On The Subject
And The Fig Tree
From: Jeanne Smith
To: Positive Atheism <email@example.com>
Subject: On the Subject of Jesus and the fig tree:
Date: Friday, February 20, 1998 9:58 AM
On the Subject of Jesus and the fig tree:
This story is not necessarily contradictory due to the fact that one account says the tree withered, and they noticed it then, and the next account says they saw it withered the next day. It may have been reaffirmed and marvelled over the next day as they again passed that way, or the withering may not have been totally complete before the next day.
As for the cursing of a tree that did not or did not as of the time bear figs, this illustrates perfectly the authority of the word of faith, not a temper tantrum. Jesus illustrates the works of faith continuously throughout the New Testament Scriptures. "For as many as believed on Him, to them gave He the power to become the children of God..." , certainly it is an admonishment to believers to rely on the power of prayer and faith, not self-righteousness or physical force. Ask, Believe, Receive ... key elements to successful prayer which were so important to the Lord that he chose to sacrifice the fig tree to illustrate the power available to those who believe. "Not by might, not by power, but by my Spirit says the Lord."
A much easier (and more natural) way to explain it is that the story is based on incidents which occurred in the autumn (i.e., during the Feast of Booths) and was transplanted by Gospel editors to take place in the springtime (Passover). This makes sense if the Gospel editors wanted to portray Jesus as the Passover Lamb. It also makes sense if they sought to avoid the (likely) notion that Jesus languished in prison for several months, and if they wanted to paint his execution as resulting from the demands of a fickle mob of Jews ("a party that got out of hand," as the late comic Lenny Bruce put it).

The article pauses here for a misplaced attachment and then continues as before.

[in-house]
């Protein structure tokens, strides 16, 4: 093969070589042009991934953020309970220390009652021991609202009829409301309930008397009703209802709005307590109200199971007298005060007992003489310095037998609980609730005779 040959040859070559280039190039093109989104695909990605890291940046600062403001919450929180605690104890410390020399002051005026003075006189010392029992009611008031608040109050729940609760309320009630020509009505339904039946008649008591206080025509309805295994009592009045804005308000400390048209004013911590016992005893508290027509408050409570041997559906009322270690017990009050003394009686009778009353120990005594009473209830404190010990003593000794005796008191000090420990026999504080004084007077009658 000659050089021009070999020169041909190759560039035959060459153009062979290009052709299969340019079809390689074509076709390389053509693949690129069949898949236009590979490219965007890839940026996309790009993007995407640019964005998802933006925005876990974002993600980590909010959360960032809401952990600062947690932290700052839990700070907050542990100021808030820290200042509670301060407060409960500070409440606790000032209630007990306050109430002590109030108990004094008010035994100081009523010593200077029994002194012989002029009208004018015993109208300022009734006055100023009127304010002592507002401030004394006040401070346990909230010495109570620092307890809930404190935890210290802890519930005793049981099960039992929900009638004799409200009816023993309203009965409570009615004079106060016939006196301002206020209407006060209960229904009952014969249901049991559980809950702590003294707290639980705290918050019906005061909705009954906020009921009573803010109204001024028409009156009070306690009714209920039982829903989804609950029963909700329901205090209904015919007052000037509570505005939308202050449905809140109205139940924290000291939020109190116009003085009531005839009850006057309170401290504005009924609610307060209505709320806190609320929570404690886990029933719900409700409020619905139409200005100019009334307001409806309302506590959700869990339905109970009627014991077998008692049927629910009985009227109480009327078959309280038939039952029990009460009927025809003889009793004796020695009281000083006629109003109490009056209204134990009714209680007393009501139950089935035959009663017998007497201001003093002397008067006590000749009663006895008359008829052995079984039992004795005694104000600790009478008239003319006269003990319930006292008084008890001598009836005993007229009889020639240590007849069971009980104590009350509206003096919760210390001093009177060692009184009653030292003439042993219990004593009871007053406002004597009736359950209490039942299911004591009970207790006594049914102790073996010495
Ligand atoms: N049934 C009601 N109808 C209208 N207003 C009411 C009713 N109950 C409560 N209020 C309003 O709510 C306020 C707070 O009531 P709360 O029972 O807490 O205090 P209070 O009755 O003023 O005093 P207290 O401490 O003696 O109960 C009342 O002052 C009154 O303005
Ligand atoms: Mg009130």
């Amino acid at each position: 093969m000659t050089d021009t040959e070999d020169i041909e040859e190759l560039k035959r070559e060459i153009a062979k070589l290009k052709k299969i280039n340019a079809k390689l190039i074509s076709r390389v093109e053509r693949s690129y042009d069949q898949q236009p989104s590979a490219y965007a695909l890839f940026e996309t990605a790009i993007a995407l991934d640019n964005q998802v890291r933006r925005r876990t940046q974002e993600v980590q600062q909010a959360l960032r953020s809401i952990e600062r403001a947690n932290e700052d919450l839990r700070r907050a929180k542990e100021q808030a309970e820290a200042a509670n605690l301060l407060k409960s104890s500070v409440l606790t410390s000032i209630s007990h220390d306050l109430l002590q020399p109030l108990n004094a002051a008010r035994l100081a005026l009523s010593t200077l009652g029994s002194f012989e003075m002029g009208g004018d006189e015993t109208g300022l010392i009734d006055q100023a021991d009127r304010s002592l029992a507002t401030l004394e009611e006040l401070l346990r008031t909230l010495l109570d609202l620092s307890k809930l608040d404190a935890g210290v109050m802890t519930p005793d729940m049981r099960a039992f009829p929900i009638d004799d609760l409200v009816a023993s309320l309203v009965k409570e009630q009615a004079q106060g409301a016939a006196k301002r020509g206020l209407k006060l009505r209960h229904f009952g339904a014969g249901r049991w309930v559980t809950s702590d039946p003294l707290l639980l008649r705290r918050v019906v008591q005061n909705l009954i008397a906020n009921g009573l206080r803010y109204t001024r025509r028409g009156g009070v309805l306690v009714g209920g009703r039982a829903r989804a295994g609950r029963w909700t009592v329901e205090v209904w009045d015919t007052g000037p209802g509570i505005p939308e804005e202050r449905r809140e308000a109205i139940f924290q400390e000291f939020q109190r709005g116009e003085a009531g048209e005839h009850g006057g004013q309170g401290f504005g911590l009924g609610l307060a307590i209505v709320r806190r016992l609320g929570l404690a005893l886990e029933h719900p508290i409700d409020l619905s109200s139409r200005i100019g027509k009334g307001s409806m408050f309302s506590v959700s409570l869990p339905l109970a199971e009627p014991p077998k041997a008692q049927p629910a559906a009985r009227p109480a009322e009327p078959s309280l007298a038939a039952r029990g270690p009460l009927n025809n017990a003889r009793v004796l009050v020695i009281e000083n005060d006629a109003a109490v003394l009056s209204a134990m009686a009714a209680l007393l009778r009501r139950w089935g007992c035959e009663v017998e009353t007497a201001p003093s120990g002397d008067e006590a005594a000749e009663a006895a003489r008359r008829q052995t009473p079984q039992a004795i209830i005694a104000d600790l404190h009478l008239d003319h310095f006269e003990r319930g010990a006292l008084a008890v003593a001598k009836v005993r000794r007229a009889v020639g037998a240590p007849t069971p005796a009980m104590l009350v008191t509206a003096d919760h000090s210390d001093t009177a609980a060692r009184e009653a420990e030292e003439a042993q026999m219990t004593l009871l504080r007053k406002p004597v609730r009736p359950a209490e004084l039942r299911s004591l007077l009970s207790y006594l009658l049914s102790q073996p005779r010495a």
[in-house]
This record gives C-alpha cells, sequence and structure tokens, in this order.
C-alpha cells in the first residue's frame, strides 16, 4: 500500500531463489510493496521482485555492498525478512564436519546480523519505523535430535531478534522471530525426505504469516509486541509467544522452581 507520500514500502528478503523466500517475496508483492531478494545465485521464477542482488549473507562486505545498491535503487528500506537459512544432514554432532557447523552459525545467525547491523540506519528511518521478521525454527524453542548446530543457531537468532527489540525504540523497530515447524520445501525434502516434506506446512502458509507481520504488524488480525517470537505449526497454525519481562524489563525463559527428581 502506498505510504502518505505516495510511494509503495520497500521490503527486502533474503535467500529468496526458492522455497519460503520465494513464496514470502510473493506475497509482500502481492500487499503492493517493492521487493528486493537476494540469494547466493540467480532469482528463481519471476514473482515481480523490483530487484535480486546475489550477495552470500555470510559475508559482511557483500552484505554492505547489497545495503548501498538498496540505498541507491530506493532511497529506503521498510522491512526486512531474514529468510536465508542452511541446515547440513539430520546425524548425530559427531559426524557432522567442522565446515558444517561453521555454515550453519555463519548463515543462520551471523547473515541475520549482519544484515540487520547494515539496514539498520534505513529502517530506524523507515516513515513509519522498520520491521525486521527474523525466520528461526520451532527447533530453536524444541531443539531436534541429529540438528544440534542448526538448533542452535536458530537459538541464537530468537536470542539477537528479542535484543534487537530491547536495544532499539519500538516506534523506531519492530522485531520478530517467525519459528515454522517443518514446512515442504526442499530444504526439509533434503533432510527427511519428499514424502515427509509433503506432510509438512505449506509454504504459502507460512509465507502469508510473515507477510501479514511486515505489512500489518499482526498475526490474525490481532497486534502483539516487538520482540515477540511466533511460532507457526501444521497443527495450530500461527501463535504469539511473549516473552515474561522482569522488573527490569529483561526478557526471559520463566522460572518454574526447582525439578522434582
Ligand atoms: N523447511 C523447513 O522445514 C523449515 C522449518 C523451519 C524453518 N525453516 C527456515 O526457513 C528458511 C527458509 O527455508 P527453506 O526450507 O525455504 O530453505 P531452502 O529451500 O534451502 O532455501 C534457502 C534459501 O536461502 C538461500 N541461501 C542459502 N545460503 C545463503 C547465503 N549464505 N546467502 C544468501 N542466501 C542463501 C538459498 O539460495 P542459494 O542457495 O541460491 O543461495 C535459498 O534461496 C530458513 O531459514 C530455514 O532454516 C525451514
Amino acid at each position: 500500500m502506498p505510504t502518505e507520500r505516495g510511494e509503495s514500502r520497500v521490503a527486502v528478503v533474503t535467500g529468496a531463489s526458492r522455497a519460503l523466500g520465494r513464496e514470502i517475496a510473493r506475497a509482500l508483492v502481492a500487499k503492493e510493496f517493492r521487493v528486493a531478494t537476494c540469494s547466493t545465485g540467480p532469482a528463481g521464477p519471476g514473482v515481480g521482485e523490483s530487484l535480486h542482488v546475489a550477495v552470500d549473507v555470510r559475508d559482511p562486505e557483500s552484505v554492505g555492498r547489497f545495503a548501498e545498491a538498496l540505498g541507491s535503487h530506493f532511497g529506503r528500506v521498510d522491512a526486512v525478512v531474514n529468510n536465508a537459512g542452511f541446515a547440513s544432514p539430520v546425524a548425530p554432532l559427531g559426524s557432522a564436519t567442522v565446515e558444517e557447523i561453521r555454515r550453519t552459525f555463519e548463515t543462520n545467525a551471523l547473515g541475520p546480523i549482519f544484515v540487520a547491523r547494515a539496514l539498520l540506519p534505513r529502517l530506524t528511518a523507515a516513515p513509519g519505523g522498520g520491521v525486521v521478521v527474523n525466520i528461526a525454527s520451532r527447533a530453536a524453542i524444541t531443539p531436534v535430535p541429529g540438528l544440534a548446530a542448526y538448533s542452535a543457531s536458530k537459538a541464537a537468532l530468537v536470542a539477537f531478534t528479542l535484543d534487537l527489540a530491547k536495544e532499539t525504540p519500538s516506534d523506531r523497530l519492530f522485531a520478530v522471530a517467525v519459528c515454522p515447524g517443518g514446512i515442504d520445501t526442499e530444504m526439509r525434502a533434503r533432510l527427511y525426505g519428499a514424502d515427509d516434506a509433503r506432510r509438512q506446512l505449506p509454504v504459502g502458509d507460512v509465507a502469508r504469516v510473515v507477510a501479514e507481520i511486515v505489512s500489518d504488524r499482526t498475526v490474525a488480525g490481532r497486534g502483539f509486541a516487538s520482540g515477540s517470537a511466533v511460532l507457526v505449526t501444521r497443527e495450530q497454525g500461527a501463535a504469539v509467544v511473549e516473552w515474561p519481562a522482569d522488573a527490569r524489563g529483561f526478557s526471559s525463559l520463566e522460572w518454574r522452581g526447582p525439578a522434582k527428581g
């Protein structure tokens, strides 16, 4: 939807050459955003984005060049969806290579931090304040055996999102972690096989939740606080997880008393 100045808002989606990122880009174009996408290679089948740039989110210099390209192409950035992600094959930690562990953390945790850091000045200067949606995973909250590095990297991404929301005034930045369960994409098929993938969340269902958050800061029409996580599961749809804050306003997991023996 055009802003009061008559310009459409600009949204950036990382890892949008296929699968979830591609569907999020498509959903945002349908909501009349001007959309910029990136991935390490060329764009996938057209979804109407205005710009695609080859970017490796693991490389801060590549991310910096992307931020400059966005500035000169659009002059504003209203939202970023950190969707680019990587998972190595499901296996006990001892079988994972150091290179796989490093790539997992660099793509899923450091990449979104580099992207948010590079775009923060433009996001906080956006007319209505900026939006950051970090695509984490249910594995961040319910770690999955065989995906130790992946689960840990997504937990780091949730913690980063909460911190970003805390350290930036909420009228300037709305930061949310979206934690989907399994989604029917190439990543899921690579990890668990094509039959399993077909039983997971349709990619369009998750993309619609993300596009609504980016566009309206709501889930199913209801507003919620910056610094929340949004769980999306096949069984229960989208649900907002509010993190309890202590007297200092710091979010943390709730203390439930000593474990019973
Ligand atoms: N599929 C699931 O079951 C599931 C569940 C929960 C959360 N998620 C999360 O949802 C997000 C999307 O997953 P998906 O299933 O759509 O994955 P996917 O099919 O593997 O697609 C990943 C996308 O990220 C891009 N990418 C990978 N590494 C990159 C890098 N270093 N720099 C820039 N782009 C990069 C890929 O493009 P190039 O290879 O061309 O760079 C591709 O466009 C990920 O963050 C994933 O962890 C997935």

As for the temper tantrum, who do you know that would kill a tree for not bearing fruit when it is not in season to bear fruit?
Of what value is "faith" when it expects a tree to bear fruit out of season, especially given that the expectation of the faith did not come to pass? Does this kind of faith promote virtues such as patience, the work ethic, and trust in natural processes, humility, and thankfulness for what we have?
If we are to "ask, believe, and receive," then for what purpose are the the natural processes of biology? How is it that some should, through "faith," be able to reap where nothing was sown?
And, have you personally tested this claim ("ask, believe, and receive"), made by the Bible, on a fig tree during the springtime? Did it work? Did the fig tree bear fruit out of season?
As for demonstrating some "Power," why would a humble man of peace and understanding like myself be attracted to, or impressed by, a "Power" which seeks to destroy that which it does not like?
"I am a perfect specimen of the human species in that I am perfectly human."
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